Users who make up their mind to stop masturbating often record their progress and feelings day by day; several of them report their moments of weakness as well, such as, “I failed to control myself last night. I need to confess in public,” or “I broke down after 20 days!”
Some have proudly posted their own photos, showing the difference in their appearance before and after they stopped masturbating. Those who have gone on to live successful post-masturbatory lives are rewarded with an enthusiastic applause from other members and regarded as a hero.
Besides masturbation, any sort of premarital sex or viewing of pornographic materials are regarded as evil. “No sex before marriage,” “Continence after marriage” and “Keeping one’s virginity before marriage” are their mottos; women who have had more than one boyfriend ever in their life are “not pure.”
One young man who said he had successfully stopped masturbating alerted others on Jieseba that it is safer not to have any girlfriend, because “a pretty girlfriend can absorb the precious spirit from your body.”
When one Jieseba netizen wrote that it might be okay to have sex once a month with his girlfriend, he was immediately rebuffed by others who claimed “the value of a girlfriend is not for sex but for spiritual resonance.”
Masturbation causes headaches
“It reflects many people’s fear toward masturbation,” Fang Gang, a sexologist and sociologist at Beijing Forestry University, told the Global Times. Their fear, Fang said, is an exaggerated and to some extent extreme form of genophobia (or coitophobia), the physical or psychological fear of sexual relations or sexual intercourse.
As more people join in Jieseba’s campaign “prohibiting masturbation,” the more these same people start to attribute all their problems, be it social phobia, prostatitis or even a simple headache, to masturbation or sex.
Established approximately in 2003, the Jieseba forum was most likely created by a lonely young man who simply wanted to remind himself that he had to stop wasting so much time masturbating. The forum gradually attracted more people who had the same problem and thus encouraged each other with their supportive, empathetic words.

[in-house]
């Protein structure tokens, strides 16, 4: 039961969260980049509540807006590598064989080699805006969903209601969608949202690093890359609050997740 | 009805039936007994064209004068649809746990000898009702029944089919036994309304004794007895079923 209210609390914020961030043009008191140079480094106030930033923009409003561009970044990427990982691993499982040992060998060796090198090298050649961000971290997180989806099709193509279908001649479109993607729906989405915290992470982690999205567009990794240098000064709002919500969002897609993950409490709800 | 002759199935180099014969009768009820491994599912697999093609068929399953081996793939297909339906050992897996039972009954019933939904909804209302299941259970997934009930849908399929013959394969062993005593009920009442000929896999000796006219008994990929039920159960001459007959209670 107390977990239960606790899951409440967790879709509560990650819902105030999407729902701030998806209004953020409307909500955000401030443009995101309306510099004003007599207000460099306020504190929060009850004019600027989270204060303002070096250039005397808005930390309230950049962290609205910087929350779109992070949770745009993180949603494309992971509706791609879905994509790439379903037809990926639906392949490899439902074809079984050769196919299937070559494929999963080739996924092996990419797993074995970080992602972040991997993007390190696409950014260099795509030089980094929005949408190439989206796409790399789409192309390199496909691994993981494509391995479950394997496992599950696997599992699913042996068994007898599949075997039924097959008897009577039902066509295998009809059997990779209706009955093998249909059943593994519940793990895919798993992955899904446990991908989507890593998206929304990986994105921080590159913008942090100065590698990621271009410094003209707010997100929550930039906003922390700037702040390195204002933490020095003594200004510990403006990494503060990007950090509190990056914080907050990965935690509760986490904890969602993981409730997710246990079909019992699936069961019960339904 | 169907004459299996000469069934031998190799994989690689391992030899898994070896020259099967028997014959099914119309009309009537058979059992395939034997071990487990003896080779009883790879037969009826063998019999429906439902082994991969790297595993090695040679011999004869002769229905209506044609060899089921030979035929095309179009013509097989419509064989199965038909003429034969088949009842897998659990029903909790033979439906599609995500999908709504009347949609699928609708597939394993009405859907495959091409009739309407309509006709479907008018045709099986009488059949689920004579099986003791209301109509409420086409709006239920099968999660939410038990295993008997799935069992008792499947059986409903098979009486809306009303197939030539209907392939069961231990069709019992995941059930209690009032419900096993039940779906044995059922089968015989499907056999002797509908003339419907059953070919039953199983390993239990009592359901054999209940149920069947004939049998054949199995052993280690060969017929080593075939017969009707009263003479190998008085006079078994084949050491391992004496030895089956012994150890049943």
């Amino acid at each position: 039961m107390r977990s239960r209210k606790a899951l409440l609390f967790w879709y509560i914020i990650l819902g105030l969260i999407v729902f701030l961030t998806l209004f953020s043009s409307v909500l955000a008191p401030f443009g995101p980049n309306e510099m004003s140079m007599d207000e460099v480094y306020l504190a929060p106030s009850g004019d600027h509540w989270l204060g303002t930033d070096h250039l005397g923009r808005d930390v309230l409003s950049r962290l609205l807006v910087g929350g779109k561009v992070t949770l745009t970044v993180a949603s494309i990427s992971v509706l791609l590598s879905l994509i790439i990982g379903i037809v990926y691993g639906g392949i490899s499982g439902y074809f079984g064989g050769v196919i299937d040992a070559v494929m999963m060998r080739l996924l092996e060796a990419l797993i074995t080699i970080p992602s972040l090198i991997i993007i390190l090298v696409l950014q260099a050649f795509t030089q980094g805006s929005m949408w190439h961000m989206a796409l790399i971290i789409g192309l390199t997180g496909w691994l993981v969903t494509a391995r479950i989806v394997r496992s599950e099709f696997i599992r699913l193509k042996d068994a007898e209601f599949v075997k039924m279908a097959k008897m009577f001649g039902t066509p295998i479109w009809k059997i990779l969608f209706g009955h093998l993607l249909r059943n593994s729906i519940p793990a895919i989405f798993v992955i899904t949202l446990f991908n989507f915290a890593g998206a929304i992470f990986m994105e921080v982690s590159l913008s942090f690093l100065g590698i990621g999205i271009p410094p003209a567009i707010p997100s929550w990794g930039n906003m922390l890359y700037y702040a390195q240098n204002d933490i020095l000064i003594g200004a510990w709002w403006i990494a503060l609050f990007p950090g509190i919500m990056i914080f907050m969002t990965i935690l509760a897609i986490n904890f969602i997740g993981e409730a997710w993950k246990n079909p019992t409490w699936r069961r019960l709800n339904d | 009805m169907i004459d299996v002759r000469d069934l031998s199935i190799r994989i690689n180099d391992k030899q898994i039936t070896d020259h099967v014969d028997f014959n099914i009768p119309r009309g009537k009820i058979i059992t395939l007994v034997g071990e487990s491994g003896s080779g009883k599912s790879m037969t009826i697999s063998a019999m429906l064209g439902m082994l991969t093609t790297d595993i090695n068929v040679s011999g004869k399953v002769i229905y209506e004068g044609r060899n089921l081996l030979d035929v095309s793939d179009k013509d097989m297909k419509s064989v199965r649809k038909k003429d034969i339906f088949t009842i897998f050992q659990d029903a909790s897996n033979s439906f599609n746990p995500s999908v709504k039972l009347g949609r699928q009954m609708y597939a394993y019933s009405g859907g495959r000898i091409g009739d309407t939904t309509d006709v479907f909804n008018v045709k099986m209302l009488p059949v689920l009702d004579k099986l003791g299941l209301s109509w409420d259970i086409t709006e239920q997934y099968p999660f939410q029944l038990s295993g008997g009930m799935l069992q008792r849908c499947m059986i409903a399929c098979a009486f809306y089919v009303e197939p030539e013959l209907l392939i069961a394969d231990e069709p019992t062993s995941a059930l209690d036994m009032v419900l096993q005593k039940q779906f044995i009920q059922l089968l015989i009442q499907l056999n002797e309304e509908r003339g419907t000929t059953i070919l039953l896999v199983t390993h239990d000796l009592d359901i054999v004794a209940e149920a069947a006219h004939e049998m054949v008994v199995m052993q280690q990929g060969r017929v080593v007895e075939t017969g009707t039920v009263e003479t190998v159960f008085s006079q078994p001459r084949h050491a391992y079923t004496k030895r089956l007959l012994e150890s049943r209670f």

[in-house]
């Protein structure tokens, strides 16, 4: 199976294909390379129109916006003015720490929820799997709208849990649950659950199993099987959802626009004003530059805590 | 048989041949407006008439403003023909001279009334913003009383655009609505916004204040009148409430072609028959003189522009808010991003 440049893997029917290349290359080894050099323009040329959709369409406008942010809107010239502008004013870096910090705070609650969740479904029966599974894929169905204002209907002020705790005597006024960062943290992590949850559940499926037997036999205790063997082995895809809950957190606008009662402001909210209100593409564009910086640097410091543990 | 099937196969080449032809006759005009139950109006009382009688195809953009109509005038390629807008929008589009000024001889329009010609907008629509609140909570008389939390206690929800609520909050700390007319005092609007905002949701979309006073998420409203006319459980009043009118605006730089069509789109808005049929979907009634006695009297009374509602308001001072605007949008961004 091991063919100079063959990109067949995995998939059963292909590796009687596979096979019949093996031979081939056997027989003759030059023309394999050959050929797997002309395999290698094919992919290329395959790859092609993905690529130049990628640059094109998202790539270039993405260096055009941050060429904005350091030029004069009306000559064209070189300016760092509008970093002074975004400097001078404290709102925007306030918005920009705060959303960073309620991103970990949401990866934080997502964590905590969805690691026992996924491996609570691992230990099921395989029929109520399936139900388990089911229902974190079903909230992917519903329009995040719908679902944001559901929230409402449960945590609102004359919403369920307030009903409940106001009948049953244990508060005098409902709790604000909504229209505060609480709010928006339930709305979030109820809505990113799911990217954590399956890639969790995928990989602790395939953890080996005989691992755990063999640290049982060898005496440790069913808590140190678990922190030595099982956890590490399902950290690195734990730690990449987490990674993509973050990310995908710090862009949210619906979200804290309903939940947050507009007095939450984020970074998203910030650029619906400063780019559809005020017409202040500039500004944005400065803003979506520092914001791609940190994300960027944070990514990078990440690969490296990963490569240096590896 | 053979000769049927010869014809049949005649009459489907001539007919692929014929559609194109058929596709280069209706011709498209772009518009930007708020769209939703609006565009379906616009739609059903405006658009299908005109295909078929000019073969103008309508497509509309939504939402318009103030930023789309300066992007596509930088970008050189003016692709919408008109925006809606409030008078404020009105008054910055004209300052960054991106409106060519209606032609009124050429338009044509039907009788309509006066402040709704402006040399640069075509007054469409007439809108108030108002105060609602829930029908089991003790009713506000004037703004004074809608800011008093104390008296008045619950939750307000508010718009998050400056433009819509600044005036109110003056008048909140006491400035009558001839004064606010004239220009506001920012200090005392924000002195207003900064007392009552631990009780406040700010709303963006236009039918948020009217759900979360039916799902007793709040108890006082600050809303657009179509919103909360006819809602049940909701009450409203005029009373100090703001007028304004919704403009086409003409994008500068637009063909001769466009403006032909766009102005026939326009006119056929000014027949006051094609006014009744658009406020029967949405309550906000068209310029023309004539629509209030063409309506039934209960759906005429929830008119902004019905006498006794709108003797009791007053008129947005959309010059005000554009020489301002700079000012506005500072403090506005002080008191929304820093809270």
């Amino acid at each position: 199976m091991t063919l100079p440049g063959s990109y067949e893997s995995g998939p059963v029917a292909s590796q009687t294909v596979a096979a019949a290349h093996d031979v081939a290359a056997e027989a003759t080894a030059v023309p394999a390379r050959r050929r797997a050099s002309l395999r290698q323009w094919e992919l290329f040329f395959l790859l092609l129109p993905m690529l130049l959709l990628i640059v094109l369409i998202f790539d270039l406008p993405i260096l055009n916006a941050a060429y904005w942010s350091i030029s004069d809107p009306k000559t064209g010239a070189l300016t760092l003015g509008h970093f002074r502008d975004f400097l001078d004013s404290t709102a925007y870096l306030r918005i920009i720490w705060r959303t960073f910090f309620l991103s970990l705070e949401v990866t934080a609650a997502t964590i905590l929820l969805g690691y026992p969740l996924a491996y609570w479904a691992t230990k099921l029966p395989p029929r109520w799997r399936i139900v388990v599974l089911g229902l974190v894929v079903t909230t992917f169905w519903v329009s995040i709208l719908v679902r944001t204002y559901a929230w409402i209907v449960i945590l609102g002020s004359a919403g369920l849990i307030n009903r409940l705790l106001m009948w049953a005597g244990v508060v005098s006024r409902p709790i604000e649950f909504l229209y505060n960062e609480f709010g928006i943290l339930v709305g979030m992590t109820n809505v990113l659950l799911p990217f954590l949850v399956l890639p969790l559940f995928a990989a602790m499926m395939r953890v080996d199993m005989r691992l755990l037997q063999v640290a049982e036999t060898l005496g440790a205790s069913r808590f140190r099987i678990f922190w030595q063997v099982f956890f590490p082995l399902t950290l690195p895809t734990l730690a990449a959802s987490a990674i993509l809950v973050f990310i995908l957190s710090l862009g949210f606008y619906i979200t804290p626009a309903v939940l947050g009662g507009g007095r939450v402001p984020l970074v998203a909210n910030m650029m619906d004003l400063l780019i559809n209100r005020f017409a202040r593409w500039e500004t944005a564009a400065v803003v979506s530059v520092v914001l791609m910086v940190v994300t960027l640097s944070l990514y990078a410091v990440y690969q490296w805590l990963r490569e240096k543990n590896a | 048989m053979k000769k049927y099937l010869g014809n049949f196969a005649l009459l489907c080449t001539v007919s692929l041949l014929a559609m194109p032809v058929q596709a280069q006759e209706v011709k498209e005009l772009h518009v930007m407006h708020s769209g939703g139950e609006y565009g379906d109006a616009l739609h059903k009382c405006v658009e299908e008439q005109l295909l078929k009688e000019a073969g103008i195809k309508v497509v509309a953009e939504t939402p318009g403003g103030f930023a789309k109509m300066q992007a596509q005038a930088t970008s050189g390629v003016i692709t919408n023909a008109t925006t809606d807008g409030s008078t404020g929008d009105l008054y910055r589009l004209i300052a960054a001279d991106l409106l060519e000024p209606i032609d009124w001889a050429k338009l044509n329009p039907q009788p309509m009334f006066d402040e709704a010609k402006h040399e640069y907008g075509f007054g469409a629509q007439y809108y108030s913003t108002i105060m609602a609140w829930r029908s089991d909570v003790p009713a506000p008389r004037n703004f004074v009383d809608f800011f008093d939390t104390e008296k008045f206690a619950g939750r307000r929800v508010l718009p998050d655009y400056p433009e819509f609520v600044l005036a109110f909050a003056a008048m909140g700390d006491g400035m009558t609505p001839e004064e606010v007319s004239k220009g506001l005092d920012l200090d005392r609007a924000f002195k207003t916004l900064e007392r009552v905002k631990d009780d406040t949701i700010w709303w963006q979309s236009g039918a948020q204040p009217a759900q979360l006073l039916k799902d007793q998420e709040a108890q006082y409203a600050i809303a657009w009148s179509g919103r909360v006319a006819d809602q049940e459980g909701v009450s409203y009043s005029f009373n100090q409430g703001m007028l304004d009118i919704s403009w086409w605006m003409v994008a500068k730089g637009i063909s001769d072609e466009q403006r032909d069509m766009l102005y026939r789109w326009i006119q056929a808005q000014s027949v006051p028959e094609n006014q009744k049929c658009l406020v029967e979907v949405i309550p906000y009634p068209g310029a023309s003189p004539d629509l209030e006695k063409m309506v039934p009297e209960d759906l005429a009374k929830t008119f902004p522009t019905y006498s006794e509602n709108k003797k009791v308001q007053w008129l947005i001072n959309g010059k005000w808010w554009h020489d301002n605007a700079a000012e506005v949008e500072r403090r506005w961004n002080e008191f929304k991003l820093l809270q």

But over time, religious extremists, abstinent puritans and medical quacks also joined in on Jieseba’s discussions, warning others how, for example, masturbation might affect one’s health or how sex is ruinous to one’s success. Such posts catered to the confused psyche of so many Chinese male young adults who received no proper sexual education growing up.
But it was not until 2011, when a user named Feixiang started to introduce his own personal formula for success in stopping masturbation, that the forum had finally found a leader.
Feixiang put forward a series of articles illustrating the harm of masturbation and introducing his ideas, which combines moral education, Buddhism, TCM and success theories, which is regarded as golden by the anxious young people on Jieseba.
A business chain has also sprouted from this success. Feixiang’s theories, which have been compiled into books, are sold on Taobao and WeChat. Numerous other types of anti-masturbation product, from medicine, drinks and even locks and iron “penis cages” are also now being sold online.